December 2002
A step-by-step RFO guide
How to win business by successfully preparing your response to a client’s RFQ

Over the past few years, multinational consulting firms advised multinational corporations to develop strategic relationships with suppliers to improve operational efficiencies, quality and reduce processing costs. That trend has now moved from the largest companies to smaller companies with print purchasing requirements.

Eligible printers now receive an RFQ document the size of a book and then the fun begins. Company owners and commissioned sales reps see huge opportunities with the tender and want it all, even if it means their company will have to double or triple in size.

One printer contracted my services after having a poor experience with the RFQ process. He was invited to submit a tender to a major client that his shop had been serving for a number of years. The customer was going to consolidate its supplier base and the printing company was faced with the opportunity to win significantly more business or lose it all. When the RFQ arrived, the sales team panicked. This was the first time it had the opportunity to deliver a detailed response to an RFQ. Estimating could review the tender and estimate prices, but who would provide the rest of the detail that was required? Since the sales person was away on business, the sales secretary was asked to prepare the response, which required detailed marketing information about the firm. Most of this information had to be cobbled together from the sales brochures. The end result was failure—and price may not have been the determining factor.

When the RFQ from a major client arrived at one printer, the sales team panicked

When you receive the RFQ, review it quickly to make sure you understand all the questions. If you wait until you are crunching the numbers to clarify questions, you may find it’s too late and a lot of work may need to be redone.

Make sure you understand what the evaluation criteria are. Frequently the clause “the lowest price will not necessarily be accepted” (or words to that effect) is included in the RFQ document. That said, if the other qualifications are met, then the lowest price often does win. Therefore, you should take care to meet those other qualifications.

Be prepared. Have quality marketing information and a true value proposition for your customers. Why are you different than your competition? Your value proposition should be something better than “better, faster, cheaper”—all customers have heard that one before. It will require considerable thought and effort to put your words into practice.

The elements of the RFQ should include:
• Short statements confirming you understand the objective of the RFQ. This does not mean repeating exactly what is stated in the tender document, but demonstrating that you truly understand its objectives
• A company history that demonstrates continued growth and success in providing excellent service to your customers
• Your company qualifications. In other words, what differentiates you from your competition? What value will you bring to the table for your customers?
• Experience with similar projects. You are not likely to be awarded major work if you have not had experience with similar projects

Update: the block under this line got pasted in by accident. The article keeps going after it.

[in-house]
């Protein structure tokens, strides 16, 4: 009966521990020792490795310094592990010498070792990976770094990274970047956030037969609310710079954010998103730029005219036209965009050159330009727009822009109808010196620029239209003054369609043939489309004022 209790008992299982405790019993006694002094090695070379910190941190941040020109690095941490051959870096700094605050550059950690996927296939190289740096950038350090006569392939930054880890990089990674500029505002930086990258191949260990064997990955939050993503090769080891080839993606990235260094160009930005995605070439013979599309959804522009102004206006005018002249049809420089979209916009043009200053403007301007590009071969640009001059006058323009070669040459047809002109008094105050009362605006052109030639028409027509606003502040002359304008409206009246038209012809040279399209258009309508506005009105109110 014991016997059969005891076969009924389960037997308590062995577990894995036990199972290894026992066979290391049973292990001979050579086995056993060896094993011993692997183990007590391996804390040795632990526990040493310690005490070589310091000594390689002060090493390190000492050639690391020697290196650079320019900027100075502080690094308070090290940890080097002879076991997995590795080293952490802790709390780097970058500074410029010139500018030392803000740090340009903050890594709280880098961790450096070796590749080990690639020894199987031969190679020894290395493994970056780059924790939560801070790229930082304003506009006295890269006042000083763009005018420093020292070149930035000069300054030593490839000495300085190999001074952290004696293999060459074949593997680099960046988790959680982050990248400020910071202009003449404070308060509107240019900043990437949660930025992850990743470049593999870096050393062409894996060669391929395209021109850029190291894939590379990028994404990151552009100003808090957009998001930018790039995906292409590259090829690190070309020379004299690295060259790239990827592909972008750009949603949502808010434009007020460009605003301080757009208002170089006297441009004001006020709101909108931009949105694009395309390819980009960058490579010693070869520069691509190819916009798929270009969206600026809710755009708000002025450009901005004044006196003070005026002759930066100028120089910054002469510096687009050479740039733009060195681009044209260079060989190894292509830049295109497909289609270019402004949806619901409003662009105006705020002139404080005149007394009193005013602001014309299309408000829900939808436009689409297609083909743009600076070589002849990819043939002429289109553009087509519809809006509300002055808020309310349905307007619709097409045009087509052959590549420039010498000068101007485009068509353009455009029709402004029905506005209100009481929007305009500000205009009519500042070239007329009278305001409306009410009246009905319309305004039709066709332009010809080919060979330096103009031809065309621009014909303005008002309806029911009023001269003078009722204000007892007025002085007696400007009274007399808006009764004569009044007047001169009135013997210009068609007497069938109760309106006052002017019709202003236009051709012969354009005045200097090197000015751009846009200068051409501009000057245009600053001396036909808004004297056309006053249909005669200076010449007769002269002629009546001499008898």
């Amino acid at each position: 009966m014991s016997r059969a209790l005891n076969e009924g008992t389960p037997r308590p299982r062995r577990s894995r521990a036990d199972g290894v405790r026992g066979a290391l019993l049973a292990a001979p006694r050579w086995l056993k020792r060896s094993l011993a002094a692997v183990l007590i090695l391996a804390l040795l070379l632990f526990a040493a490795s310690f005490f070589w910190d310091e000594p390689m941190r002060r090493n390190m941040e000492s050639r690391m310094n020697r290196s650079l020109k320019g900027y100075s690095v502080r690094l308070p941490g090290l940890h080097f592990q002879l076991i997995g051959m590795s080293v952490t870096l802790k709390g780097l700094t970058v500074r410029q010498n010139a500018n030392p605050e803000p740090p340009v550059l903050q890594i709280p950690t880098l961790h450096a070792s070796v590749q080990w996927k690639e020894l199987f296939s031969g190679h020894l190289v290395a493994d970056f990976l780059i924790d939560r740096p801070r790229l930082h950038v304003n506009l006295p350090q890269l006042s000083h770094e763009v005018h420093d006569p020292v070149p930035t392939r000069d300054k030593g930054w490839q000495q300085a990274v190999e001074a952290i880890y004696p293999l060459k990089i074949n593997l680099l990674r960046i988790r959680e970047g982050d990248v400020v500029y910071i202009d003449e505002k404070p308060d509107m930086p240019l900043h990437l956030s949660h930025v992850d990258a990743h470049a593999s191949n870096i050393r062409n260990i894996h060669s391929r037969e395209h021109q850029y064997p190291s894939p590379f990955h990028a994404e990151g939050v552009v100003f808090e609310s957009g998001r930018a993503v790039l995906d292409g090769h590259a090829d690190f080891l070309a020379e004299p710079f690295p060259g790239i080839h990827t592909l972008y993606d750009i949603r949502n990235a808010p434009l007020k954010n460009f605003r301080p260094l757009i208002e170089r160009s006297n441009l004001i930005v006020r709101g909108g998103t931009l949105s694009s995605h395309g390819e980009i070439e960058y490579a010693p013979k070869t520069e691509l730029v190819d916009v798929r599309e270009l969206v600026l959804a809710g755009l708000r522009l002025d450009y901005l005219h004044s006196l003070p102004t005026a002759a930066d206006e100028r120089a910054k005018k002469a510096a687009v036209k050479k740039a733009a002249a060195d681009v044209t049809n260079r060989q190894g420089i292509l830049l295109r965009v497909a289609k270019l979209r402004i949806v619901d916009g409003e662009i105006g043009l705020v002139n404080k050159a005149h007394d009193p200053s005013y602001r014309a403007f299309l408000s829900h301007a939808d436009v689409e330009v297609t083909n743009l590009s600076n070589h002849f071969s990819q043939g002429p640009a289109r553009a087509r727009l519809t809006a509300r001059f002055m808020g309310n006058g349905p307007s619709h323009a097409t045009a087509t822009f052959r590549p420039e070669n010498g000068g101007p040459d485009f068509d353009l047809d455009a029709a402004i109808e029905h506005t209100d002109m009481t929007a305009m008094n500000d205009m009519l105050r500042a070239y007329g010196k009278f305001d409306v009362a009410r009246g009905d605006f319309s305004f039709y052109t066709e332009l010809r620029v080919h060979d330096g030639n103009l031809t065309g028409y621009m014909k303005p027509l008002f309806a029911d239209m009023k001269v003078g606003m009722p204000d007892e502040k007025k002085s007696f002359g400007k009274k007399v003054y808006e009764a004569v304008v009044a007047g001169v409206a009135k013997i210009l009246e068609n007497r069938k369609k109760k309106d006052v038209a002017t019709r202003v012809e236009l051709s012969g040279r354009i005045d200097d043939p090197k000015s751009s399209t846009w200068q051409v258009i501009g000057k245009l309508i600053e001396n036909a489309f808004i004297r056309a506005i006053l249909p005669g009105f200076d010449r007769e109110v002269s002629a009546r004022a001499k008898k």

• References are important even though we know customer testimonials are used more as an indication that you actually have customers than as a key factor and that major firms know that you will not include a bad customer testimonial
• If you are offering a unique approach that sets you apart from your competition, such as online order entry, etc., it needs to be featured in your response. Also, take the time to explain how your offer will truly benefit your prospect
• Your quality-control process is important to prospects. Your firm may have a formal process such as ISO 9000 in place, or it may have an informal process. Is your quality-control process documented? Can you prove that it is adhered to or is it only theory?
• Introduce the qualifications of your team and indicate how your team will interact with the prospect’s staff to make one project team. The goal is to ensure complete project management coverage and total customer satisfaction
• Your escalation process. How you resolve quality issues or customer complaints can be important. Although each case may be unique, you should have a formal process for handling the issue and the actions you take to prevent re-occurrence
• Firms are often asked to demonstrate that they are financially stable. This may require a letter from your bank
• Do not change the specifications, as this will often disqualify you. If you have a recommendation that will result in a better product or price, if the company accepts it, then you may include an addendum indicating the option for revised specs and cost savings
• And finally, if you have not disqualified yourself by this point, pricing will be the most important component. Detailed estimates, accurate calculations and significant work is required to provide the cost information in the format that has been requested. Make sure you can live with the consequences for the duration of the contract.

When preparing your response, remember to keep it simple. If you are too wordy, you will not win any friends on the evaluation team.
Bob Dale is the president of Pilot Graphic Management Services Inc., a company providing management consulting and custom training for organizations. He is also on the executive of the Toronto Club of Printing House Craftsmen. Bob can be reached at (416) 410-4096, or via e-mail at
New Products
Special Feature